When it comes to design, three is definitely a magic number. There is something aesthetically pleasing in a grouping of three, and you will find examples of this repeatedly in great art, design, and photography.
The Rule of Thirds
Great composition in art and photography starts with the rule of thirds. Using imaginary lines, the image is divided into thirds both horizontally and vertically. The image becomes more powerful when important elements of your composition are placed where these lines intersect.
You’ll find the rule of thirds at work in great pieces of art as well. The The Cliffs at Etretat by Claude Monet is a great example of this composition based on the rule of thirds.
We have several posts here at The Daily Digi to illustrate and explain how to use this rule to improve your photography and layout design.
- Even if you didn’t like fractions – the rule of thirds
- A guide to digital photo cropping
- I need my space
In love, two’s company and three’s a crowd, but that’s not true in design. The human eye loves groupings of odd numbers, especially in threes. (All images are linked for credits)
3 photos to illustrate the story
Three Times the Charm
A repetition of three is another hallmark of good design principles.Using the same photo three times is a great way to use emphasis to call attention to the subject.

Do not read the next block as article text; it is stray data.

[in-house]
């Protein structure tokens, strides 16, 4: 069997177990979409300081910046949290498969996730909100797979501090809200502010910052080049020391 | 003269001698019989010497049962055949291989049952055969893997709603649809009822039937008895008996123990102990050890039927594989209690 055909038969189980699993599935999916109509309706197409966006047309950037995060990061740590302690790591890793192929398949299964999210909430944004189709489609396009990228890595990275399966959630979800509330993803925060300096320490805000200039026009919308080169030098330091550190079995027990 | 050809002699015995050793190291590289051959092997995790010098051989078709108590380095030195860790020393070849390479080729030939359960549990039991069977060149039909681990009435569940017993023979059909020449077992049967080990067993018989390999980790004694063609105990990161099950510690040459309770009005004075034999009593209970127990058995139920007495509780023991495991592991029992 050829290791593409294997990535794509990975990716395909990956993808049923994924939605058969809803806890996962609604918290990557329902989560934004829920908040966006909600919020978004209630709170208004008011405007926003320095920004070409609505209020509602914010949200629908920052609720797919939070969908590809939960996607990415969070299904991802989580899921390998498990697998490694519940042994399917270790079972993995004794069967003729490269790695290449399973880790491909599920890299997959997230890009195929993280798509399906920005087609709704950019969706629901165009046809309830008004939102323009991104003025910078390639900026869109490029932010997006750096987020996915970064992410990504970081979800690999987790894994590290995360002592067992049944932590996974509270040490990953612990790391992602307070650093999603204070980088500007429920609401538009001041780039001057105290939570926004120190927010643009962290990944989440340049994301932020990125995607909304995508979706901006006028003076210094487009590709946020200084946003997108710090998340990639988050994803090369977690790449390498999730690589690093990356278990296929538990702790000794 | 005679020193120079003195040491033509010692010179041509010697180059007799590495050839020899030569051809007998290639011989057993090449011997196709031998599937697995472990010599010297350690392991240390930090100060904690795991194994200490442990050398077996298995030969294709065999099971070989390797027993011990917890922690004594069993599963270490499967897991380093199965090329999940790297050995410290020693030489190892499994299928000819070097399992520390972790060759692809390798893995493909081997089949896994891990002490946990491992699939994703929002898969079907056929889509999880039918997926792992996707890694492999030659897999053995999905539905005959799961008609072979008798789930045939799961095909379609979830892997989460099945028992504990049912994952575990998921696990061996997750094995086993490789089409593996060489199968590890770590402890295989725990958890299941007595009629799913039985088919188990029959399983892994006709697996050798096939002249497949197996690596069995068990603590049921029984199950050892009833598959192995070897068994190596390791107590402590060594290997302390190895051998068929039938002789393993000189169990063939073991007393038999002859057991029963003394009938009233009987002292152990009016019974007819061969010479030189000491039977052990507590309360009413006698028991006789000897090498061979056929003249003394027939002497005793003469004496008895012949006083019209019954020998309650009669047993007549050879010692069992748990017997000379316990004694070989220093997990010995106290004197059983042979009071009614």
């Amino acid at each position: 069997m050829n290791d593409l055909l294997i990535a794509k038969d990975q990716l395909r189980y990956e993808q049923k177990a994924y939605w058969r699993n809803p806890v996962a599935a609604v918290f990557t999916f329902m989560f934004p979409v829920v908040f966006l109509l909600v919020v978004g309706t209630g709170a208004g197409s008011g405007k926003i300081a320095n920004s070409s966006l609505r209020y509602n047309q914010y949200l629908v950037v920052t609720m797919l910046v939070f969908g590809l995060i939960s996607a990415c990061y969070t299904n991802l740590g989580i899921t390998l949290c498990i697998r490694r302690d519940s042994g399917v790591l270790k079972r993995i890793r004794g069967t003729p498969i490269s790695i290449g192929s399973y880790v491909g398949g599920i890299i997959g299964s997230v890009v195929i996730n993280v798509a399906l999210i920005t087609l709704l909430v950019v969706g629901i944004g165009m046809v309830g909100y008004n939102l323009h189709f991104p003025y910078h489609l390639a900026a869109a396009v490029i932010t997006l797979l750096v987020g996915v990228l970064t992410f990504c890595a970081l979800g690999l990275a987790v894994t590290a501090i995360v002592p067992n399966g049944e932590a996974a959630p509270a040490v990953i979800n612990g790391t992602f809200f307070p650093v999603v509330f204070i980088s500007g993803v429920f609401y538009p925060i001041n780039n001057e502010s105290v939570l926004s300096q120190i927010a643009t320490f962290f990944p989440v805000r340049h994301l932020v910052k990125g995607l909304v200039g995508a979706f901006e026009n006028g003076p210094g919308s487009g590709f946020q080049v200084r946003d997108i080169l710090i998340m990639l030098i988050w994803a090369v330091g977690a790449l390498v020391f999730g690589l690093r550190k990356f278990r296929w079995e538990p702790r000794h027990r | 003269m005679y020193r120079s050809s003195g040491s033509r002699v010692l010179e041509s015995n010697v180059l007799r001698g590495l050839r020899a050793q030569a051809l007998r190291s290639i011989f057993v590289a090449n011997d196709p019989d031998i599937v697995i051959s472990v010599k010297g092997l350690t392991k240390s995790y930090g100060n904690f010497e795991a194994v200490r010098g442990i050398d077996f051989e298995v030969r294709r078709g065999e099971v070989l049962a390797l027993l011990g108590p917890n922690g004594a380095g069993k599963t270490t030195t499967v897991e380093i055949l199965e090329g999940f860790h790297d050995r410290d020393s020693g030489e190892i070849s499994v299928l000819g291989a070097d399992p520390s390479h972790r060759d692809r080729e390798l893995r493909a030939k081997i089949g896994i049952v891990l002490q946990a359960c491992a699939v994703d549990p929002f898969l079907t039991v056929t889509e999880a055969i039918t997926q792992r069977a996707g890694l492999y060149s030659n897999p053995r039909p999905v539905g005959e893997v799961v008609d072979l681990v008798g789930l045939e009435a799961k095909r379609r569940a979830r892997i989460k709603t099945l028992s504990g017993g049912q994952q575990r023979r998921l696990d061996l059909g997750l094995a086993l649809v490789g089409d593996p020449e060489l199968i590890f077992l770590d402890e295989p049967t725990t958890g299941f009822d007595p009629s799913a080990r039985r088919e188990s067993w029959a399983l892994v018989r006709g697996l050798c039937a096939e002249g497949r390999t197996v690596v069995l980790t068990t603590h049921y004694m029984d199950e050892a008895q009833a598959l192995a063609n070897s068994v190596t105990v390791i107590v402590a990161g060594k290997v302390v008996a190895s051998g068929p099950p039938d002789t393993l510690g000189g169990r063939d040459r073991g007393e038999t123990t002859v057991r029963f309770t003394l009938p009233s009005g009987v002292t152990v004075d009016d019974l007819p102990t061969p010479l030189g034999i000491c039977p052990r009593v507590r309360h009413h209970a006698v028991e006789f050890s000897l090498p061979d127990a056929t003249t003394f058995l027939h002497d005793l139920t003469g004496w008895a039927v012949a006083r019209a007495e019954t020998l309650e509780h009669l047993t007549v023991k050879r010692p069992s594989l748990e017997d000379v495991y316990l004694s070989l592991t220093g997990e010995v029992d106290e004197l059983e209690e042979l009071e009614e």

Repetition is a fabulous design tool to make your layouts stand out. Try using the same embellishment three times for a unified look. This also works well with similar elements such as hearts, flowers, stars, etc. in different colors.
Clustering works best with odd numbers of embellishments and groups of three are especially nice. I love to put together three flowers in a cluster. A set of three word strips together is a great way to tell the story.
Repeating groups of three in a mosaic or collage makes for an eye-pleasing arrangement.
Can you see the magic of three? Next time you sit down to create a layout, think about the number 3 and let it guide you to a well-designed work of art. Oh, and if you’re like me, you now have this song going through your head!
P.S. The title graphic was made with Jady Day Studios’ A Wizarding World kit and the lobster font.